The NewStandard ceased publishing on April 27, 2007.

Ohio Workers Comp Cuts Could Limit Treatment Options

by Brendan Coyne

Aug. 4, 2005 – With the state under fire for overpaying hospitals for medical care given to injured workers, hospitals in Ohio warned they could limit such workers’ access to health care services yesterday, reported the Cleveland Plain Dealer. The statement came in reaction to an announcement that the Ohio Bureau of Workers’ Compensation, which provides workers comp insurance, intends to cut the reimbursements it pays to care providers.

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The Ohio Workers’ Compensation reimbursement system came under scrutiny after the Service Employees International Union District 1199 and the Columbus Dispatch found that the state has paid hospitals hundreds of millions of dollars more than the actual cost of caring for injured workers.

In a statement released Tuesday, the Bureau unveiled a 15-month plan to reign in hospital expenditures by lopping inpatient reimbursements by an additional 15 percent off providers’ normal prices. Currently, the state pays 70 percent of what hospitals usually charge for inpatient care. The new plan would reduce that to 55 percent, possibly saving the state $50 million in less than a year and a half, the Board said.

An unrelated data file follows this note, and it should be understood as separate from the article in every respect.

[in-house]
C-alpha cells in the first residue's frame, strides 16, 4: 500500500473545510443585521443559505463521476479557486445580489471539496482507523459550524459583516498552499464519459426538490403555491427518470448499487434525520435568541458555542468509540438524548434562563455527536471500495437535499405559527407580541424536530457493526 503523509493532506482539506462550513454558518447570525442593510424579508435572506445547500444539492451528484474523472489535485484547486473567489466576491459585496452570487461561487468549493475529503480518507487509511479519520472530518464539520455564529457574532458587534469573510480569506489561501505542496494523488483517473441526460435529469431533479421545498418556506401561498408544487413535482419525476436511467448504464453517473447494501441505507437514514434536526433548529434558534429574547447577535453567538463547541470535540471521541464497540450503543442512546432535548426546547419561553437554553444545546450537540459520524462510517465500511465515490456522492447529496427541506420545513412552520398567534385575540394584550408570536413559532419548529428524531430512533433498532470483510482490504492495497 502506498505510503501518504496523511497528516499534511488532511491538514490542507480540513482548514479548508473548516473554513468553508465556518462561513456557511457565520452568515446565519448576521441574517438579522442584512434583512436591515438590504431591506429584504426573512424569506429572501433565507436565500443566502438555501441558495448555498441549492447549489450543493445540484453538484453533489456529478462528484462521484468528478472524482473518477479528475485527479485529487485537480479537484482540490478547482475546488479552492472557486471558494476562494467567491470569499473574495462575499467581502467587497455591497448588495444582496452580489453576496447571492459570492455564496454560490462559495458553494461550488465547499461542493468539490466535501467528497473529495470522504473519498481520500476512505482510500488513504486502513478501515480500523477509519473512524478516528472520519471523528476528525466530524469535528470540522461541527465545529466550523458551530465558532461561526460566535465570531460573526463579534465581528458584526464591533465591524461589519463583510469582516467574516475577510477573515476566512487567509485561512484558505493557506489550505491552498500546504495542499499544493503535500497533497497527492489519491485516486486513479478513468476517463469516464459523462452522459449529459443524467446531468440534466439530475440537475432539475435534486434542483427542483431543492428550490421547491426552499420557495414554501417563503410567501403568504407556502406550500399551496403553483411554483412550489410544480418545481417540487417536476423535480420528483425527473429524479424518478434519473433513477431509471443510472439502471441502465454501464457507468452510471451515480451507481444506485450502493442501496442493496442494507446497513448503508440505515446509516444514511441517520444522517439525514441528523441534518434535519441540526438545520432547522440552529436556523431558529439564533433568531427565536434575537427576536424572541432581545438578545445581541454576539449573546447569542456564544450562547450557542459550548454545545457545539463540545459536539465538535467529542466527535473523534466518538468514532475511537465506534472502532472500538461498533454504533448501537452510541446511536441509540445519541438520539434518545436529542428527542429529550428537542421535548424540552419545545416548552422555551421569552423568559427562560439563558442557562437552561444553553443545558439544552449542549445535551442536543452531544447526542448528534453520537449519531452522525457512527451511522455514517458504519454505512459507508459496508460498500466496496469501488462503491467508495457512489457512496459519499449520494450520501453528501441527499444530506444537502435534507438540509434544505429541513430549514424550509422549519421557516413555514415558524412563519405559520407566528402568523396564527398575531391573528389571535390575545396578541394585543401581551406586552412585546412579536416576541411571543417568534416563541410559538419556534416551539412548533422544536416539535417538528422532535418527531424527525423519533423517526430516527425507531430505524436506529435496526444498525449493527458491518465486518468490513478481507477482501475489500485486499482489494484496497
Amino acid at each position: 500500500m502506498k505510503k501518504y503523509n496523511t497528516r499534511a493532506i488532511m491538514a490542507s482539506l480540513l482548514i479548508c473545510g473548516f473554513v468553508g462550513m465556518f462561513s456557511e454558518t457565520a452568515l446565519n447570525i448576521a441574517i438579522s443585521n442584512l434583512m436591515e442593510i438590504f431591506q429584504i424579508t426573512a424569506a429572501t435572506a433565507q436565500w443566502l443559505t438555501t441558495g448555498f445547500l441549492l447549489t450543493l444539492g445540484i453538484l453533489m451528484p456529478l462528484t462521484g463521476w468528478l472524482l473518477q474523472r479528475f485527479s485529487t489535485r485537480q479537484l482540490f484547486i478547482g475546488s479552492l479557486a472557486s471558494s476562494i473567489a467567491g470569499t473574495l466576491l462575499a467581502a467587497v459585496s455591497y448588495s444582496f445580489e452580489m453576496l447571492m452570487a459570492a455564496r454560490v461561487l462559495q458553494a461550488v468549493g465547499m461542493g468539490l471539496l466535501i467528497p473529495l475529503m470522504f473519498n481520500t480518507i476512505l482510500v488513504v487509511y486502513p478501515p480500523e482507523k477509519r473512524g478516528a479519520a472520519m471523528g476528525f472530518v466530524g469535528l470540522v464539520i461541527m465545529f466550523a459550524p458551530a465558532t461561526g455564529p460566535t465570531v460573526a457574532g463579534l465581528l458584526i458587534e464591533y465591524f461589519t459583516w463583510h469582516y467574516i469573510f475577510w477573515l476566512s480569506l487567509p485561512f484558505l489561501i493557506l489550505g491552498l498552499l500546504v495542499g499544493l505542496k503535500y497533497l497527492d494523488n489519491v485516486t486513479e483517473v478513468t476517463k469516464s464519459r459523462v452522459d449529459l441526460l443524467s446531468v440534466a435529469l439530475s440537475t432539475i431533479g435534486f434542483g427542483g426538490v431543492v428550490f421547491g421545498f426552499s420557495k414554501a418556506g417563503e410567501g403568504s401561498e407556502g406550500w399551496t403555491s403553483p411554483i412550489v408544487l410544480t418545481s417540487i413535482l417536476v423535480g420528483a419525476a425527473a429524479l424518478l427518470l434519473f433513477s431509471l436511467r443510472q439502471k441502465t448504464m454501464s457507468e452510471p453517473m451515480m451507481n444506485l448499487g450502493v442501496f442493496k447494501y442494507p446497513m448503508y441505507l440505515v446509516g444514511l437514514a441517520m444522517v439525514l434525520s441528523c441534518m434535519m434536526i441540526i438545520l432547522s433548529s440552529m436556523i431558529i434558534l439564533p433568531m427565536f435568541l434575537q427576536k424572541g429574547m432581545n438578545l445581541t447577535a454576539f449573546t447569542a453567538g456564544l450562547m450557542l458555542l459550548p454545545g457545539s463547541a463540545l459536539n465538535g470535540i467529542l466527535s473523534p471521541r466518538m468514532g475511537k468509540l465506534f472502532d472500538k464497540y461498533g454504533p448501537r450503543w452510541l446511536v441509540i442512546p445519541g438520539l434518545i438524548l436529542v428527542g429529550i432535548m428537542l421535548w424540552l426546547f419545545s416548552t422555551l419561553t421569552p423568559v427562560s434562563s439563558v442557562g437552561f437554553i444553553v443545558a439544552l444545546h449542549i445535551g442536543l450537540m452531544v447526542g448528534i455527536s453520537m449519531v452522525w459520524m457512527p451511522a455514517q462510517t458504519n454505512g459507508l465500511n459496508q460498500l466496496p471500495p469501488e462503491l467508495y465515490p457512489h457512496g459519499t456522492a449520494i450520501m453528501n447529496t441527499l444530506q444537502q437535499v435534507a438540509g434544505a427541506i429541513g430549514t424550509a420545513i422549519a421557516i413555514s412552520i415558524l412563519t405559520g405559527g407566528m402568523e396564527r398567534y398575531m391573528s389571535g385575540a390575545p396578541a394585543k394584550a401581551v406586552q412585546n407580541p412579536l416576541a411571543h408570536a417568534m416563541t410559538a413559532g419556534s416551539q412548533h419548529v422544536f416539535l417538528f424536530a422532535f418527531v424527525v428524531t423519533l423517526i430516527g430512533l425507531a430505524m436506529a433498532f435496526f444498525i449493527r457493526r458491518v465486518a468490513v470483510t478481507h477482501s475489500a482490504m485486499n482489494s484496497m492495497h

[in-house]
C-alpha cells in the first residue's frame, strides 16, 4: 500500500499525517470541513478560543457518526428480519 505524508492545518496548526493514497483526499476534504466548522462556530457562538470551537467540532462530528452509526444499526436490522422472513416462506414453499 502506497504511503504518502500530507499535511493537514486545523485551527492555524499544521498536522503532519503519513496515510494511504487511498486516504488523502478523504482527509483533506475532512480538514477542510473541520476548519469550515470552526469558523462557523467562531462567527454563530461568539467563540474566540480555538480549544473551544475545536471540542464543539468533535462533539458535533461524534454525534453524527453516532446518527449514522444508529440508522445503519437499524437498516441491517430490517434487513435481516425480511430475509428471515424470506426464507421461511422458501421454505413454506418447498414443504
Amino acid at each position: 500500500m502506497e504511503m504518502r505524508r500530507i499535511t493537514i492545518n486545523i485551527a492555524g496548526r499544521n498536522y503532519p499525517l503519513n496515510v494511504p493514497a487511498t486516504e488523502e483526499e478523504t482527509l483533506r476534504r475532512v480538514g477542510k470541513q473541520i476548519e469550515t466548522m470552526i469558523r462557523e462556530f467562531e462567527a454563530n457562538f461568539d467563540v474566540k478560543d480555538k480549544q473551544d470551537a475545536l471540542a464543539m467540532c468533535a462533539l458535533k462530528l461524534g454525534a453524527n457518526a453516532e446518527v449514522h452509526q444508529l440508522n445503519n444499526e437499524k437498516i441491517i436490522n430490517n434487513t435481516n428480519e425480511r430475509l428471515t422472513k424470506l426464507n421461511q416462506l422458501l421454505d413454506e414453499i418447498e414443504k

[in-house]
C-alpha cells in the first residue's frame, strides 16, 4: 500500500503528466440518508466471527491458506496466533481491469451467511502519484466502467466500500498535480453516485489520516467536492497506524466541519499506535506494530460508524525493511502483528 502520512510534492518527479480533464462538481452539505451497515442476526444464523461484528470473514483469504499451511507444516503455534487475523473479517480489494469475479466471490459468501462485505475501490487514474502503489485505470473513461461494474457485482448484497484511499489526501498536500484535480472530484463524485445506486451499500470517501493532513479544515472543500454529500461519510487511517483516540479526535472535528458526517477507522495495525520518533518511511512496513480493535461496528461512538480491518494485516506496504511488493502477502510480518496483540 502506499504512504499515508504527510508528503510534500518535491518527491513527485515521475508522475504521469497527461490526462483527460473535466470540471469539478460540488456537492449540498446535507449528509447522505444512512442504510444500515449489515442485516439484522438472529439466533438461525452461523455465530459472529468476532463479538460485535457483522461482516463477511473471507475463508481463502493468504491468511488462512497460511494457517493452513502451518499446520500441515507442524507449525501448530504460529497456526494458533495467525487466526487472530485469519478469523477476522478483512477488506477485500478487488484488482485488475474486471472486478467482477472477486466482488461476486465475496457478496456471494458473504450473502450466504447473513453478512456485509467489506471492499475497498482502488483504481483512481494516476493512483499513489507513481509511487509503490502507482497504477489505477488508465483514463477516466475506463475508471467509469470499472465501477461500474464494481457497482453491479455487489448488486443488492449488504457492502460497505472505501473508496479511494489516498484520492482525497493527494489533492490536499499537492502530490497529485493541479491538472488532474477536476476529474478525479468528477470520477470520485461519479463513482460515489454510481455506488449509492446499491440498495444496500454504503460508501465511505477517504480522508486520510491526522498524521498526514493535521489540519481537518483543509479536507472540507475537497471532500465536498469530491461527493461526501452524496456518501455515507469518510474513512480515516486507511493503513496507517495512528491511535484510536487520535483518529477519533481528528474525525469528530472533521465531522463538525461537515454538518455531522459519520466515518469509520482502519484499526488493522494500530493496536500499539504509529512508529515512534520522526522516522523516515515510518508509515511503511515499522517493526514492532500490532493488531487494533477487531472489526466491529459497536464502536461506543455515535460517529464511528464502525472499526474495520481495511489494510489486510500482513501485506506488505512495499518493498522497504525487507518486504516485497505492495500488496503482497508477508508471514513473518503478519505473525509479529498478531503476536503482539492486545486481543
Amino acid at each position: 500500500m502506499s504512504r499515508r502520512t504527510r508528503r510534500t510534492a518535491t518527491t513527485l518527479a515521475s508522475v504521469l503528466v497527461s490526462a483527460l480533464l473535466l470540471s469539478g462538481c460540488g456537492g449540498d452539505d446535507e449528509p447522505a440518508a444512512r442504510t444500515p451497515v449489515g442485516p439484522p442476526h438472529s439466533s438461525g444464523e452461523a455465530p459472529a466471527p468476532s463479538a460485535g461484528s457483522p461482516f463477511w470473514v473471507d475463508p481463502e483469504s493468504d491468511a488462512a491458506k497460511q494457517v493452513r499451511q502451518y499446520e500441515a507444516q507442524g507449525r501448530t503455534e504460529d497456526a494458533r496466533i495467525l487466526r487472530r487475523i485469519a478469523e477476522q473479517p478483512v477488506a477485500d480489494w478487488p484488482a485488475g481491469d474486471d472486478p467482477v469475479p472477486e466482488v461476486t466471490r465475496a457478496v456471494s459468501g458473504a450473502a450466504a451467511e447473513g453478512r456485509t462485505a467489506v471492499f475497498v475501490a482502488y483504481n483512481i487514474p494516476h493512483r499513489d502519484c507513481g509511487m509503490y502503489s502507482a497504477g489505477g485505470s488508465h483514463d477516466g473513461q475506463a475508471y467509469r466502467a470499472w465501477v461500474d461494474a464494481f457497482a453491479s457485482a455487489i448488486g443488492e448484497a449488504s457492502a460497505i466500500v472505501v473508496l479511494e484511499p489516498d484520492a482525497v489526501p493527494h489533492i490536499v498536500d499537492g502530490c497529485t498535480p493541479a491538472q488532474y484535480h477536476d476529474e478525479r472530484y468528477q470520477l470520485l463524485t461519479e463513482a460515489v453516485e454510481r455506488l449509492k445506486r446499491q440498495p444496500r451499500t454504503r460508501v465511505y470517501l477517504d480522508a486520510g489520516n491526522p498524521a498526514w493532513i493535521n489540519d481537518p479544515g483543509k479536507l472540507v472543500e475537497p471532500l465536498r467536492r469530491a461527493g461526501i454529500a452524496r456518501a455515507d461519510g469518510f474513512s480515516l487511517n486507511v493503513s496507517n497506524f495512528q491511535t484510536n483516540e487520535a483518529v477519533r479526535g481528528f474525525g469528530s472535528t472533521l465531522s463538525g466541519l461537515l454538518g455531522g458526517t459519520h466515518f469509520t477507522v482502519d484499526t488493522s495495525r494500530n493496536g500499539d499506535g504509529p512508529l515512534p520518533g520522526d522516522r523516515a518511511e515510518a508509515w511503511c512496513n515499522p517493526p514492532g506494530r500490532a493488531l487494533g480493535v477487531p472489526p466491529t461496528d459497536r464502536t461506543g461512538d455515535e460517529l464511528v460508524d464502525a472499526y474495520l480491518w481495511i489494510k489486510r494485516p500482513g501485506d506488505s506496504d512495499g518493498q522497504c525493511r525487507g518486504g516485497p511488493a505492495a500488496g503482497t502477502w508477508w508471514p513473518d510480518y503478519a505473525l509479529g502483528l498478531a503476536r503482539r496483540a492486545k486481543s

The Plain Dealer reported that the Ohio Hospital Association, which represents 170 hospitals and 40 separate health systems, questioned whether it can care for people injured at work if the state cuts payment rates.

Officials with the union, which represents healthcare workers in Ohio, said they are ready to propose a deal that could save Ohio $90 million a year in hospital payments, the Columbus Dispatch reported.

The Workers’ Compensation system is also embroiled in scandal that has seen the loss of an estimated $13 million or more in state funds after Ohio Governor Bob Taft’s former chief of staff, Brian Hicks, invested $50 million in a rare coin fund run by a long-time associate and Republican contributor Tim Noe.

In a statement, William A. Burga, president of the Ohio arm of the AFL-CIO, called for the state to permanently bar firms that handle state entitlement money from contributing to political campaigns.

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The NewStandard ceased publishing on April 27, 2007.

Brendan Coyne is a contributing journalist.

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